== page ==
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Appendix A Appendix

a.1 Function Description

We list the detailed function description in Figure 5.

Figure 5: The function definition used in TabFact.

We list all the trigger words for different functions in Figure 6

Figure 6: The trigger words used to shrink the search space.

Appendix B Higher-order Operations

  1. Aggregation: the aggregation operation refers to sentences like “the averaged age of all ….”, “the total amount of scores obtained in …”, etc.

  2. Negation: the negation operation refers to sentences like “xxx did not get the best score”, “xxx has never obtained a score higher than 5”.

  3. Superlative: the superlative operation refers to sentences like “xxx achieves the highest score in”, “xxx is the lowest player in the team”.

  4. Comparative: the comparative operation refers to sentences like “xxx has a higher score than yyy”.

  5. Ordinal: the ordinal operation refers to sentences like “the first country to achieve xxx is xxx”, “xxx is the second oldest person in the country”.

  6. Unique: the unique operation refers to sentences like “there are 5 different nations in the tournament, ”, “there are no two different players from U.S”

  7. All: the for all operation refers to sentences like “all of the trains are departing in the morning”, “none of the people are older than 25.”

  8. None: the sentences which do not involve higher-order operations like “xxx achieves 2 points in xxx game”, “xxx player is from xxx country”.

Appendix C Whether to keep Wikipedia context

Before crowd-sourcing the annotation for the tables, we observed that the previous WikiTableQuestion Pasupat and Liang (2015) provides context (Wikipedia title) during annotation while the WikiSQL Zhong et al. (2017) does not. Therefore, we particularly design ablation annotation tasks to compare the annotation quality between w/ and w/o Wikipedia title as context. We demonstrate a typical example in Figure 7, where a Wiki table555 aims to describe the achievements of a tennis player named Dennis, but itself does not provide any explicit hint about “Tennis Player Dennis”. Unsurprisingly, the sentence fluency and coherence significantly drops without such information. Actually, a great portion of these Wikipedia tables requires background knowledge (like sports, celebrity, music, etc) to understand. Therefore, we argue that such a context is necessary for annotators to understand the background knowledge to write more fluent sentences. On the other end, we also hope to minimize the influence of the textual context in the table-based verification task, therefore, we design an annotation criterion: the Wikipedia title is provided to the workers during the annotation, but they are explicitly banned bring any unrelated background information other than the title into the annotation. As illustrated in Figure 7, the title only acts as a placeholder in the statements to make it sound more natural.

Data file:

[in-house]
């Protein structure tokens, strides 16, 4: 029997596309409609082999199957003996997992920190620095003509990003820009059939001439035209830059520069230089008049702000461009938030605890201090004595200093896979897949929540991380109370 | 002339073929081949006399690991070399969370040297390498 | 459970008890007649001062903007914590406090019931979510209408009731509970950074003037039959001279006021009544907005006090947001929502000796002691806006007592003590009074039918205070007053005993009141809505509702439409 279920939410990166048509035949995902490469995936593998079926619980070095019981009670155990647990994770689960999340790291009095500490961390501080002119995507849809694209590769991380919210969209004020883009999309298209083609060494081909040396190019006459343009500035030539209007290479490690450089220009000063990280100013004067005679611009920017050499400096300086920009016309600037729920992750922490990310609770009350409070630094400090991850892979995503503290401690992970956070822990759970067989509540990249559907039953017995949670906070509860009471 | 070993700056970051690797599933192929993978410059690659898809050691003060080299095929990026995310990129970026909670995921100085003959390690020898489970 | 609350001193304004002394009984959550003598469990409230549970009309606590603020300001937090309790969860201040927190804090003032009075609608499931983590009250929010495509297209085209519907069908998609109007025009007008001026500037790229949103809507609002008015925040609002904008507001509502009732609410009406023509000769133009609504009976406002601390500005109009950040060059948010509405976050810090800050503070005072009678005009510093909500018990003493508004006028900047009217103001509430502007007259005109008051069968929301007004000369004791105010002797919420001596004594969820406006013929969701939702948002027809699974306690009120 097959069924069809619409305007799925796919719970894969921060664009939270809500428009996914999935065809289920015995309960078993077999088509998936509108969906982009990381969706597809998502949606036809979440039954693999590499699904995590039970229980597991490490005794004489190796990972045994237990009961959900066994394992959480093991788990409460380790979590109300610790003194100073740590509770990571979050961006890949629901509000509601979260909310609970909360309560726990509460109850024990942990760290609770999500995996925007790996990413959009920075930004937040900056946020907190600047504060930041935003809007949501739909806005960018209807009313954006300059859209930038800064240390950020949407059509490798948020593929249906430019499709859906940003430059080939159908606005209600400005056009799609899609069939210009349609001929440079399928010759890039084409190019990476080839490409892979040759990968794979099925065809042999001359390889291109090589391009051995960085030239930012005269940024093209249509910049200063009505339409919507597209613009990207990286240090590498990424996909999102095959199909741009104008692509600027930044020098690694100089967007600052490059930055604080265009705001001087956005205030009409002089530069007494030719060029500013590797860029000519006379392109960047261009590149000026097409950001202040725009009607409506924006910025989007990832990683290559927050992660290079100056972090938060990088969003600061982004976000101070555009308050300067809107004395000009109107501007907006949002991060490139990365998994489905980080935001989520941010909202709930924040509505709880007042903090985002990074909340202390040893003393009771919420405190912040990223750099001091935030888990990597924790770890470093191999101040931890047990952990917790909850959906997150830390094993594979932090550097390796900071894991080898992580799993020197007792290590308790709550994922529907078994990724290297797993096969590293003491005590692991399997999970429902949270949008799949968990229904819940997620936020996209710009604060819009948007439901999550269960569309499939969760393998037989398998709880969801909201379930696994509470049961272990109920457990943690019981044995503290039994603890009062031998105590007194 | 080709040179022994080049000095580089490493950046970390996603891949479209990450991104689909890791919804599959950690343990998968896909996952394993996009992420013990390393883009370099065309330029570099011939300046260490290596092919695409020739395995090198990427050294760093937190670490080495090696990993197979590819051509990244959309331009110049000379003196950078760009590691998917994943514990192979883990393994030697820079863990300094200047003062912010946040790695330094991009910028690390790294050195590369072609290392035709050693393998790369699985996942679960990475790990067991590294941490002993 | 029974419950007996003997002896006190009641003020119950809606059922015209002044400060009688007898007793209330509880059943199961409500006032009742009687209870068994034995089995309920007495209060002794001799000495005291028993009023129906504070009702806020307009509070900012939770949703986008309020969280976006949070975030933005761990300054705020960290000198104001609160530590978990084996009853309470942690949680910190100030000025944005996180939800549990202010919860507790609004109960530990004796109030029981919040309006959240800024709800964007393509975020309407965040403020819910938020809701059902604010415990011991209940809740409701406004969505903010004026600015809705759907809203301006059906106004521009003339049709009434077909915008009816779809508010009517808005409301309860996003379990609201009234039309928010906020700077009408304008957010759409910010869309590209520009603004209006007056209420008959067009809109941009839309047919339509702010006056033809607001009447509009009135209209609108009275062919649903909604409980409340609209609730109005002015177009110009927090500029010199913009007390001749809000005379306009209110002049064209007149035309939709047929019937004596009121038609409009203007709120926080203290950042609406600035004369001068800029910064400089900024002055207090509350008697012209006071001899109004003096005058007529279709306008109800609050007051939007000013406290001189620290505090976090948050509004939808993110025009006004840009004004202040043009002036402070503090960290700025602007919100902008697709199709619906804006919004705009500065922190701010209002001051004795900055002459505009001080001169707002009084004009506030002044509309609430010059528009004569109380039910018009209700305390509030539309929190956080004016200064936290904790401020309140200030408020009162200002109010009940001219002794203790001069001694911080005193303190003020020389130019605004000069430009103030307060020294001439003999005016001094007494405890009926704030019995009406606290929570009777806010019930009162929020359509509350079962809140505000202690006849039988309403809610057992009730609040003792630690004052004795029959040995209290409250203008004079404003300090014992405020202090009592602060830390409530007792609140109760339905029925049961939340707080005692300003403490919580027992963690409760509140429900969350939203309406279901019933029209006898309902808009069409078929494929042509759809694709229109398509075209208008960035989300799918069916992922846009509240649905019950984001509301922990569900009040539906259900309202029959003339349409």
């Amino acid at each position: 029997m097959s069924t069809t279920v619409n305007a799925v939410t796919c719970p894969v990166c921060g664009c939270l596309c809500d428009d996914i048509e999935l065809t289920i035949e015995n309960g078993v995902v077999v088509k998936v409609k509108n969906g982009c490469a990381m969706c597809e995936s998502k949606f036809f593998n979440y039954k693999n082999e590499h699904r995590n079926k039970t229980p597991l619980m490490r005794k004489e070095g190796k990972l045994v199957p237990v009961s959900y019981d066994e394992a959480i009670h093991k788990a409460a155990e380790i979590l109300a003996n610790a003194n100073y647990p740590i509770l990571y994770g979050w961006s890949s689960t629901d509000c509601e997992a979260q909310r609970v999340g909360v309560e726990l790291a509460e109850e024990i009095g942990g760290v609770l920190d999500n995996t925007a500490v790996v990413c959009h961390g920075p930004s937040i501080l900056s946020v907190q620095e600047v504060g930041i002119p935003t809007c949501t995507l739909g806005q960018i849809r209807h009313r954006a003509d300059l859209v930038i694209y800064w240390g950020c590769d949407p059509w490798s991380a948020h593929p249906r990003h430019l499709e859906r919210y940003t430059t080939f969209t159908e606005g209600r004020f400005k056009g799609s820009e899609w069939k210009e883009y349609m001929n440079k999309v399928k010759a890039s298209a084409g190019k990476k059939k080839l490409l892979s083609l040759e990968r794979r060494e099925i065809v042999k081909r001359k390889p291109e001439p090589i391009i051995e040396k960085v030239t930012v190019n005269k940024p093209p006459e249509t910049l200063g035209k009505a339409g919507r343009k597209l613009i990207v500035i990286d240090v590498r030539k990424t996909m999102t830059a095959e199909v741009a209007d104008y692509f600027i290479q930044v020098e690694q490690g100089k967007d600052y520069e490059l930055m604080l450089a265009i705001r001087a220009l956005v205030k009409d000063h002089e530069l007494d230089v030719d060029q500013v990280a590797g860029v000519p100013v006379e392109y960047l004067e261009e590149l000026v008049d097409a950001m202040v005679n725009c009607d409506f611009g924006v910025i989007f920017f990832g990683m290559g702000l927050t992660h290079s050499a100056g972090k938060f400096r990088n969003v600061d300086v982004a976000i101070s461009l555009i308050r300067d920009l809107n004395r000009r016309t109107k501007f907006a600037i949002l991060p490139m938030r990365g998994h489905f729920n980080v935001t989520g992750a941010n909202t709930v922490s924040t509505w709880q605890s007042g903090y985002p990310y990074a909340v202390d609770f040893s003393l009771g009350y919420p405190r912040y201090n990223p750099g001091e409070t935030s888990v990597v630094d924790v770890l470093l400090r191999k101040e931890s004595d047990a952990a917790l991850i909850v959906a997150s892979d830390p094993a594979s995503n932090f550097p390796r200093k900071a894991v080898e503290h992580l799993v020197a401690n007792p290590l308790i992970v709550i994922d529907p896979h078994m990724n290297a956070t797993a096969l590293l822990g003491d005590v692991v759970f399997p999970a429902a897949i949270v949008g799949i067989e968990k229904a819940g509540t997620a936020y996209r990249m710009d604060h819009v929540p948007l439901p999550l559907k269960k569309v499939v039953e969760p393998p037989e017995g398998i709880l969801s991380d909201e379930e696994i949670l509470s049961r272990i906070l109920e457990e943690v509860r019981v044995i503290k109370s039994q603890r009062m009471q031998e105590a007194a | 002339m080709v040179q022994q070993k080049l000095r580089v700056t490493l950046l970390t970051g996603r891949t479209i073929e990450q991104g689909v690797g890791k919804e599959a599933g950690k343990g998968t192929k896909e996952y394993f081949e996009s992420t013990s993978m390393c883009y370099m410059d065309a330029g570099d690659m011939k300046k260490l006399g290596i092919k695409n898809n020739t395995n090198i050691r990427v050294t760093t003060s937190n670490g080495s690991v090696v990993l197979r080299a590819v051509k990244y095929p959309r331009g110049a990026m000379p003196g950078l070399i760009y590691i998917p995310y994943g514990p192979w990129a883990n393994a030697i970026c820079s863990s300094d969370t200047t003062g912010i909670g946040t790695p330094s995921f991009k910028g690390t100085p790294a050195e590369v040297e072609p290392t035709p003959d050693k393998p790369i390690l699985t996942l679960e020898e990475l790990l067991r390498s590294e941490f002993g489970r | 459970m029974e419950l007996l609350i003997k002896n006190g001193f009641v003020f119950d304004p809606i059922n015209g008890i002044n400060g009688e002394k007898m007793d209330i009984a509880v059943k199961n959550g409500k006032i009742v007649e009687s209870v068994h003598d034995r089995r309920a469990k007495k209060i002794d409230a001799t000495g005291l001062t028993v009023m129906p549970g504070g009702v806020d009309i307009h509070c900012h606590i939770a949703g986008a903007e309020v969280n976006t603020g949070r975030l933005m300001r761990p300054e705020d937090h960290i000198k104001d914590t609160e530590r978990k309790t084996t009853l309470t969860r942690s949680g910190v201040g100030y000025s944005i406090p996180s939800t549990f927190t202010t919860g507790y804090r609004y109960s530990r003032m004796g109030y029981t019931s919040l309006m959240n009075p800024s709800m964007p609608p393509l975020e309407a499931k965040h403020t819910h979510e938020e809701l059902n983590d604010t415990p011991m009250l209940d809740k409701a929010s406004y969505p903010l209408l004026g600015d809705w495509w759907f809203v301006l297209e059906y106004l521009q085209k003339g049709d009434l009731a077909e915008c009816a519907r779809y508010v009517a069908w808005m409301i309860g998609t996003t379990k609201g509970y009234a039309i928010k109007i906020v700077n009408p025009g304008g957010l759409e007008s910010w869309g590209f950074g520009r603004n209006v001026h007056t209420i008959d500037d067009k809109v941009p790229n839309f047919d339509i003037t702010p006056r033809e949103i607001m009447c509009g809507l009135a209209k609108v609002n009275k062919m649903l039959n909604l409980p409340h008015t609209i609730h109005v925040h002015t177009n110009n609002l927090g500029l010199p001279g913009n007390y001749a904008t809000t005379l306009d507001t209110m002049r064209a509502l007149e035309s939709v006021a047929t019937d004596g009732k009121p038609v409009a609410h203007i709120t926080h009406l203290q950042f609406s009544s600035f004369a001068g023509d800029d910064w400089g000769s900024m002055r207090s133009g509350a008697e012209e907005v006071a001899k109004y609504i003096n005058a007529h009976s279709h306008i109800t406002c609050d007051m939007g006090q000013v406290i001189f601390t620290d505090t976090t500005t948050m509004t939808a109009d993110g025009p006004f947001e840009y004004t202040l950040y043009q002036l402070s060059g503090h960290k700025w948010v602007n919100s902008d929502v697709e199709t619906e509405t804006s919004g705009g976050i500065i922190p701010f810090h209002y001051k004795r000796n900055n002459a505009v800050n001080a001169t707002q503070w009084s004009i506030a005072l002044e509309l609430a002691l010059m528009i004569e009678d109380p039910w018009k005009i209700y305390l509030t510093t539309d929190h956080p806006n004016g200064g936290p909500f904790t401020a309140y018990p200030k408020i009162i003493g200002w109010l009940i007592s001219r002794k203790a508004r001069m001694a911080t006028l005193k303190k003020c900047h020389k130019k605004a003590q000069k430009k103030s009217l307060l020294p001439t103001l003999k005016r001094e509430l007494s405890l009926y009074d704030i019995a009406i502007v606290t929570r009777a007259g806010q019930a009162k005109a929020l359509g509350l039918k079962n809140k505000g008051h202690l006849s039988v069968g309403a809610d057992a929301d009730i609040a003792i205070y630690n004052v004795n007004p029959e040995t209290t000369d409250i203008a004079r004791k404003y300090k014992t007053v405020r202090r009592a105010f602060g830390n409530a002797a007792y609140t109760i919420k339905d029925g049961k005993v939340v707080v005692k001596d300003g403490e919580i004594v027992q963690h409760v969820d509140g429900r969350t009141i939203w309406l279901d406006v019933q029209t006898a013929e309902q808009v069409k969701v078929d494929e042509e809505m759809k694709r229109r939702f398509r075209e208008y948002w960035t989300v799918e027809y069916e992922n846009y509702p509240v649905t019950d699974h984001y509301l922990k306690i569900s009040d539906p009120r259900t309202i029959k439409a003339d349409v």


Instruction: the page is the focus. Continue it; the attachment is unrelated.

Figure 7: Comparison of worker annotation w/ and w/o Wikipedia title as context

Appendix D Entity Linking

Here we propose to use the longest string match to find all the candidate entities in the table, when multiple candidates coexist, we select the one with the minimum edit distances. The visualization is demonstrated in Figure 8.

Figure 8: Entity Linking System.

Appendix E The program candidates

Here we demonstrate some program candidates in Figure 9, and show how our proposed discriminator is designed to compute the matching probability between the statement and program. Specifically, we employ two transformer-based encoder Vaswani et al. (2017), the left one is aimed to encode the program sequence and the right one is aimed to encode the statement sequence. Their output from [CLS] position are concatenated and fed into an MLP to classify the verification label.

Figure 9: We demonstrate the top program candidates from the example and use discriminator to rank them.